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December 6, 2012
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News covering the insurance and financial advising industry

  Top Story 
  • Survey: Life insurers excel in customer retention, personal touch
    The life insurance industry ranks high in retaining customers and customizing its offerings to their needs and preferences, according to a consumer survey by Accenture. The data employed by carriers to deliver that personal experience bodes well for future growth, PricewaterhouseCoopers says. "Increased processing power and smarter analytics will pave the way for more informed prevention, risk selection and premium pricing," PwC says. (12/5) LinkedInFacebookTwitterEmail this Story
5 Cures for Business Growing Pains
A growing business is a successful business, but it comes with its own set of complications. Growing pains can arise from new employees, added roles and responsibilities, and a premium on office space. Read this informative e-book for five practical tips to managing your growing office space.
  Industry News 
  • Expert: Help clients weather LTCI-premium hikes
    Clients with long-term-care insurance may be surprised to see their premiums rise in response to challenges facing that industry, but the increases can be managed, Michael Kitces writes. Clients can simply pay the increase or cancel the policy, or they can consider a reduction in the daily benefit amount, the benefit period or the benefits inflation rate, Kitces writes. Older long-term-care policies are generally less expensive than a comparable new policy, he notes. Nerd's Eye View blog (12/5) LinkedInFacebookTwitterEmail this Story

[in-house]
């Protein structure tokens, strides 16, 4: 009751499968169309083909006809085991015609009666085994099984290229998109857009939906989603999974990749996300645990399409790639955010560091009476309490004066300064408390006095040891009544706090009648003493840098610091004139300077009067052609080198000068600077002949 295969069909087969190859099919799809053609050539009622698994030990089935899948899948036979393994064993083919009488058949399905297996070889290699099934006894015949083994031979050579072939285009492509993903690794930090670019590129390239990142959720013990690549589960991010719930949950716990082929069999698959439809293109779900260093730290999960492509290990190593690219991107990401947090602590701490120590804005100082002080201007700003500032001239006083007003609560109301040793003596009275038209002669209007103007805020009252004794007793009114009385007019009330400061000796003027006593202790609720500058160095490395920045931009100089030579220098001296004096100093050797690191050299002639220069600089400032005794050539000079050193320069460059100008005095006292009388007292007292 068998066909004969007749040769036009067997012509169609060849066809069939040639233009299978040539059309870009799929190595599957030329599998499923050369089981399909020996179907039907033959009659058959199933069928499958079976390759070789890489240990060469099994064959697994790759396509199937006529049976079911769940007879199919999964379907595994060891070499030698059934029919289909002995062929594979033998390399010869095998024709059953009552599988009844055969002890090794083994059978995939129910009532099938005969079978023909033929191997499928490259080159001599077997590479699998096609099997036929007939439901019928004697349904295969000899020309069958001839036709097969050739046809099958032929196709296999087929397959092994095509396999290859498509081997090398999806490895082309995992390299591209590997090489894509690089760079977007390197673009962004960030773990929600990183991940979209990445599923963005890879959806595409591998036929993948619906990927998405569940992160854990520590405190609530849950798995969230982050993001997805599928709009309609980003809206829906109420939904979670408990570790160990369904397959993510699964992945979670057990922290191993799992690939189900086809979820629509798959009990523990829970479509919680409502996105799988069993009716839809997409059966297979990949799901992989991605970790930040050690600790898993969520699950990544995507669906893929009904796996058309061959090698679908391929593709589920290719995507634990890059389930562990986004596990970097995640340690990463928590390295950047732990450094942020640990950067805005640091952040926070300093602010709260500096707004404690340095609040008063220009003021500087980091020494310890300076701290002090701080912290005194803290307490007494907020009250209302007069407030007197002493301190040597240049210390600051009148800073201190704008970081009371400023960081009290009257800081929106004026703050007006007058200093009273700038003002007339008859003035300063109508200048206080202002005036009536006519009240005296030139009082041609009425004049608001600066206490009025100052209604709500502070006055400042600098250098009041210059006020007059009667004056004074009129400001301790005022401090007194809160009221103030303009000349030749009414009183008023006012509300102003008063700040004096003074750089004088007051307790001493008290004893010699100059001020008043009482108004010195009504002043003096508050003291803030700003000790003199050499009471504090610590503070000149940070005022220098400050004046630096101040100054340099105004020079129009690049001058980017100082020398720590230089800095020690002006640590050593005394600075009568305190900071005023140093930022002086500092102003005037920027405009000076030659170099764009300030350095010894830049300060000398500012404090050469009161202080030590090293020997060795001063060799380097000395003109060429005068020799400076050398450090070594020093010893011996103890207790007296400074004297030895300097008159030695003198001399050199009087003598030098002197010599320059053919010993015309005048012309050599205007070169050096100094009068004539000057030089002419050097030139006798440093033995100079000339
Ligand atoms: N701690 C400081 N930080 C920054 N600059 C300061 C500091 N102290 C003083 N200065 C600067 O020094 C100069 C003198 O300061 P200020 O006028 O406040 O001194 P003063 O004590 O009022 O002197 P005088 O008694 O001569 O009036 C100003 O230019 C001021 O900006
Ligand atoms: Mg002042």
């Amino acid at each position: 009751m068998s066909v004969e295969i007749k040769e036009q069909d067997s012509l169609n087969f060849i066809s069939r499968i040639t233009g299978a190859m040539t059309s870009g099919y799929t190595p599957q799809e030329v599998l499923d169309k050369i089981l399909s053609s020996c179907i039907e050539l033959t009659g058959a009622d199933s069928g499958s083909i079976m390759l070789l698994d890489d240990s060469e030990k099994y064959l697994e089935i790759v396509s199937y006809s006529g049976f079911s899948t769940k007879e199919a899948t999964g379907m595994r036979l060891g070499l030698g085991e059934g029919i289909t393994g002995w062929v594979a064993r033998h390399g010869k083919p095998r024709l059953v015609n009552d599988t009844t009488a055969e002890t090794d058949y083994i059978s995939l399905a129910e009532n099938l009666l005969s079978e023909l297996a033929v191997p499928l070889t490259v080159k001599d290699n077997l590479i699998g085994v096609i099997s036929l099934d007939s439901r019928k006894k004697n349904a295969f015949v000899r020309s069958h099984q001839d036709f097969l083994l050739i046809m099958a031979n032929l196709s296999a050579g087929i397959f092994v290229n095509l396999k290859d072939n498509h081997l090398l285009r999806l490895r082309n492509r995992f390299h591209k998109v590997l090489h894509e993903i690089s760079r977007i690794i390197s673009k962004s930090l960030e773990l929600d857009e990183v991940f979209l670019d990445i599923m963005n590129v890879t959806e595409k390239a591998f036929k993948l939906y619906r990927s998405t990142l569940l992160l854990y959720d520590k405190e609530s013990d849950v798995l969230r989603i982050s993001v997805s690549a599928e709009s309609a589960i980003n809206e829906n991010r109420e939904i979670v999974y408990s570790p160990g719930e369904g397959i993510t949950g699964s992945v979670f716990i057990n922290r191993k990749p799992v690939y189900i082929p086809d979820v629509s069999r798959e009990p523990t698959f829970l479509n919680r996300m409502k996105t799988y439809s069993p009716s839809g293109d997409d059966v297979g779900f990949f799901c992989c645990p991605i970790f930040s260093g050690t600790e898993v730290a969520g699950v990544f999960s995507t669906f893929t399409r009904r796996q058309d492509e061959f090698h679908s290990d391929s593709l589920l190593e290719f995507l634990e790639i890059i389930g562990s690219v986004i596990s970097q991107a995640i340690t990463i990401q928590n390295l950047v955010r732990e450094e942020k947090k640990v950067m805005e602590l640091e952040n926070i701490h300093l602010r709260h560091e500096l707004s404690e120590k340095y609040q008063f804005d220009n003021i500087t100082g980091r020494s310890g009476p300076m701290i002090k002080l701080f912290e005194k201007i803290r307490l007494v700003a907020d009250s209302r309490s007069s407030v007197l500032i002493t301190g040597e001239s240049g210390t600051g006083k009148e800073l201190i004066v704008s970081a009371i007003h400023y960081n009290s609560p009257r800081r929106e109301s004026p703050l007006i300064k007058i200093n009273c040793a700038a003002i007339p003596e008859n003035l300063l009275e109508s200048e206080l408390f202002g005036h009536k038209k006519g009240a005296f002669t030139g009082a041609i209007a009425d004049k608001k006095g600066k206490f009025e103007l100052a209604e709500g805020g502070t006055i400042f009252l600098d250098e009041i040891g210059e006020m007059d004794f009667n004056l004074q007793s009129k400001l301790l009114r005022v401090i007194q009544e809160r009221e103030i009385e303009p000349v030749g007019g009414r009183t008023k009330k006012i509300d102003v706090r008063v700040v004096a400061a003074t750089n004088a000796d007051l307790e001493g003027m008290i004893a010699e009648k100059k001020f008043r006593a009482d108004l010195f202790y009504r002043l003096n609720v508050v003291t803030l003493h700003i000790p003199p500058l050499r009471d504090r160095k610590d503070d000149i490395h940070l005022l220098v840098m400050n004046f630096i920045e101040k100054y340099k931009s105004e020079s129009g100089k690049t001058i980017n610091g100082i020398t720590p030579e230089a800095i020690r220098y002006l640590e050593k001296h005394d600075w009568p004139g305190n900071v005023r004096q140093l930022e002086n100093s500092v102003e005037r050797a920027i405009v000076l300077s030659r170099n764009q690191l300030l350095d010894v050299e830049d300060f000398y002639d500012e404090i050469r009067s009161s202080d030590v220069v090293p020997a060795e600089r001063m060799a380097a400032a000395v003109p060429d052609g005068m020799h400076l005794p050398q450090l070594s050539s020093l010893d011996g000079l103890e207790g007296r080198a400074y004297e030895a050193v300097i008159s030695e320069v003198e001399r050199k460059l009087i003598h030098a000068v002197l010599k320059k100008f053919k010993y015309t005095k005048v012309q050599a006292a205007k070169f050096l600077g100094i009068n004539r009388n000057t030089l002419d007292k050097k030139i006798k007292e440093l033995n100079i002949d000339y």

• Study: New retirees have more resources than previous generations
    New retirees are financially better off than those who retired in previous generations, in part because of the shift to defined-contribution plans, according to a study by the Investment Company Institute. "Recent cohorts of retirees tend to enter retirement wealthier than previous cohorts," the study says. Reuters (12/5) LinkedInFacebookTwitterEmail this Story
  • Commentary: Customers grapple with buyouts of variable annuities
    The guarantees added to variable annuities to offset the products' risks are being reconsidered by insurance companies, leaving customers and financial advisers with questions on how to proceed, Sheryl Moore writes. Moore notes that three companies have offered cash buyouts to policyholders who voluntarily give up the guaranteed lifetime withdrawal benefit, guaranteed minimum death benefit and certain other riders. National Underwriter Life & Health (12/5) LinkedInFacebookTwitterEmail this Story
  • Report emphasizes simple, informed exchange process
    A report by the Pacific Business Group on Health highlights the importance of a simple enrollment process in order to ensure users of health insurance exchanges are matched with the right plan. Exchanges must balance a simple approach with one that explains options in-depth. "Because we know there are half a dozen things that stand out, that matter to people, so you want to nudge them to consider certain aspects," said Ted von Glahn, a senior director of the group. "But you don't want to curtail their opinions or needs. You have to give people choices of what they want to choose." California Healthline (12/4) LinkedInFacebookTwitterEmail this Story